While a playwright doesn’t need to have experience acting on a stage, it doesn’t hurt. And if they don’t have that experience, they should at least have seen enough performances to understand some of the nuances of being on a stage.

Lines that work on the page may not have as much impact live. Complex actions may be difficult to choreograph on stage.

The playwright can accomplish a lot with a script, but there are limits.

6. Theater Equipment Knowledge

Just as knowledge of the limits of acting is vital, so is knowledge of the stage and theater equipment. How a play looks on stage comes down to what the director does with the script, but the playwright should also be able to write directions.

To write clearly, a playwright should know stage terminology and theater equipment so that actions are easier to understand. It’s also helpful if they know about different types of stage equipment, like curtains and lighting, and how production teams use them to enhance a story.

7. Life Experience

I doubt a single writer would argue that a lack of life experience is an asset. It’s possible to get away with it if you do your research, but having been through something brings a different degree of detail to any work.

It sounds a little cheesy, but having your heart broken, struggling and failing to get something you want, and experiencing the joys of life lead to a better story.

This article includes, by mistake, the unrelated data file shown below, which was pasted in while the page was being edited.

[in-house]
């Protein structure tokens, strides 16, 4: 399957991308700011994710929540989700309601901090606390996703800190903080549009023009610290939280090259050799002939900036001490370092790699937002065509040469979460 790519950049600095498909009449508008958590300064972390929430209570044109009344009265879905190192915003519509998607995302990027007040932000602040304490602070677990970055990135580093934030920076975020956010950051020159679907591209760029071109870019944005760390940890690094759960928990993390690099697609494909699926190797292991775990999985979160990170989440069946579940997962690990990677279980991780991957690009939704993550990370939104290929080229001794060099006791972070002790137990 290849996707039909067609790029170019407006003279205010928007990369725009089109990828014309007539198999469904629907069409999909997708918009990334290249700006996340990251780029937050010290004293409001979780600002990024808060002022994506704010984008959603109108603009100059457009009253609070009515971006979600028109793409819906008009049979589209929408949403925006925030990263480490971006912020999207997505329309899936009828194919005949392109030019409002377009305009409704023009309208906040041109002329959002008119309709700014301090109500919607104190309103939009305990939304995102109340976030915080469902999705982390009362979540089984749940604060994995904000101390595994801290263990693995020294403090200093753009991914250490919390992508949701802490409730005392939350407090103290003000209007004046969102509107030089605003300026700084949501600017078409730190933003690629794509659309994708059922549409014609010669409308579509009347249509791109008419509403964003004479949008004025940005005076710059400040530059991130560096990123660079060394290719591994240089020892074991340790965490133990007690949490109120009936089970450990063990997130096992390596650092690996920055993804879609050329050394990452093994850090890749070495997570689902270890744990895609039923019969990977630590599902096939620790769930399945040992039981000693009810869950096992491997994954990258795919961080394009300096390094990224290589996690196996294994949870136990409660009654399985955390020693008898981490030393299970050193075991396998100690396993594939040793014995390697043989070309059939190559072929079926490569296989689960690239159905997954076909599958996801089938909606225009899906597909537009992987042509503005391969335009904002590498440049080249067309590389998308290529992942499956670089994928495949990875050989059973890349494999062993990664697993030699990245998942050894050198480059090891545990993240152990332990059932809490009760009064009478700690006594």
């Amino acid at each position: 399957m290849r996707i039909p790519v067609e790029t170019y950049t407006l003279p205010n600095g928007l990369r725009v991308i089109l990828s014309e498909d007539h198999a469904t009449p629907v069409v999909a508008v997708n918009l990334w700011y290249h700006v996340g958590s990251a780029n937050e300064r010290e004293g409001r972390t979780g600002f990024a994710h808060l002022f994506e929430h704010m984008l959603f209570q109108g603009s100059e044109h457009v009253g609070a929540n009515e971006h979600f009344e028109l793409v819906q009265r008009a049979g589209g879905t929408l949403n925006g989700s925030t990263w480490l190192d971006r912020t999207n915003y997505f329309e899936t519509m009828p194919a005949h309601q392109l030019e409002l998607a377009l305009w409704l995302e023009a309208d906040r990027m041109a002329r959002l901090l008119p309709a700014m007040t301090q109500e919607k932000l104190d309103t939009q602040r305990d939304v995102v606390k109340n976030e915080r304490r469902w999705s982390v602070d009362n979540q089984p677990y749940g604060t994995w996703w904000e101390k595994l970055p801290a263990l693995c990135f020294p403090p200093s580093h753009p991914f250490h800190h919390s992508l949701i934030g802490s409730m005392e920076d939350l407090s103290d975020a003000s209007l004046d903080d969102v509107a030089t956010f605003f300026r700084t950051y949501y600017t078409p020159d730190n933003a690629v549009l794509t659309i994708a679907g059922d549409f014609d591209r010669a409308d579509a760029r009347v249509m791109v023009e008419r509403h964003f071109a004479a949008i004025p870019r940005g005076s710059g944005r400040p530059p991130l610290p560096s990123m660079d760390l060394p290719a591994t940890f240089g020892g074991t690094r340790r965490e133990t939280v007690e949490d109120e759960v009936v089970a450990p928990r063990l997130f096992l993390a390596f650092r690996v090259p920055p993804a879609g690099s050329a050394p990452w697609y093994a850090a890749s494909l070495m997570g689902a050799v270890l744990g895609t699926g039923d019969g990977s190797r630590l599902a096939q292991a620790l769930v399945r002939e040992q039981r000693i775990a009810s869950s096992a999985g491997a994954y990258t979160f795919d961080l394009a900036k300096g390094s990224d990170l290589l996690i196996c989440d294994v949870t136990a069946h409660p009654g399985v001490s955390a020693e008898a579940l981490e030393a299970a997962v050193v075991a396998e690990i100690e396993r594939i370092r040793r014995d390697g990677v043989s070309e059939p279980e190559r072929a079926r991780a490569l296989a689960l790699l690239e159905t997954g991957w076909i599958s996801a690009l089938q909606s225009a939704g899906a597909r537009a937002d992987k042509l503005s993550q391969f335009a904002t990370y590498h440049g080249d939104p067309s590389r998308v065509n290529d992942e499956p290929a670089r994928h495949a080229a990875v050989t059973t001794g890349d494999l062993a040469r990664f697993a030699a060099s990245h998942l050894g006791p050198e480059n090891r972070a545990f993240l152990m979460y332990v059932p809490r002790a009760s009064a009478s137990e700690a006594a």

And if it’s not vital, it makes it easier to imagine what your character is going through.

If you’re a young person, the good news is that you may already have more than enough experience to write the story you want to tell. Age doesn’t always mean experience.

8. Comfortable Being Alone

It’s not true of all playwrights, as some prefer more collaborative writing partnerships or rooms, but for most people writing is a lonely business. It involves sitting alone with your thoughts and a keyboard or pen for long stretches.

When you find yourself in a flow state, it can be great, but it’s not something that everyone enjoys. Otherwise, more people would be doing it. To be a great playwright, you’ll need to get comfortable being by yourself.

9. Work Ethic

To be an effective playwright, you must have discipline. There’s no way around that.

Sitting down at a desk and writing a story may come easier to some than others, but it’s a process that takes time. And it’s only the first step.

Once you’ve shaped your first draft, you should get second opinions. And once you have those, you may have to re-write parts of your script. You can repeat this several times.

If you’re a first-time playwright, you may have to work hard to get the play produced after you write it. That means looking for theaters that will stage it, directors who will direct, and possibly even actors. It takes a lot of work, which good playwrights are willing to do.

Categories: Playwriting

Ol Adams

Letter Review is currently edited by Ol Adams, who is a PhD candidate in Creative Writing, casual academic, and guest lecturer at the University of New South Wales. Ol Adams has had short stories published in leading literary journals such as Overland, Southerly, Seizure, and TEXT. Ol has had novels long listed for major awards such as the KYDUMA, has received government funding to produce plays from Create NSW and screenplays from Screen NSW, and has performed / produced professional work at major theatrical venues such as the Sydney Opera House.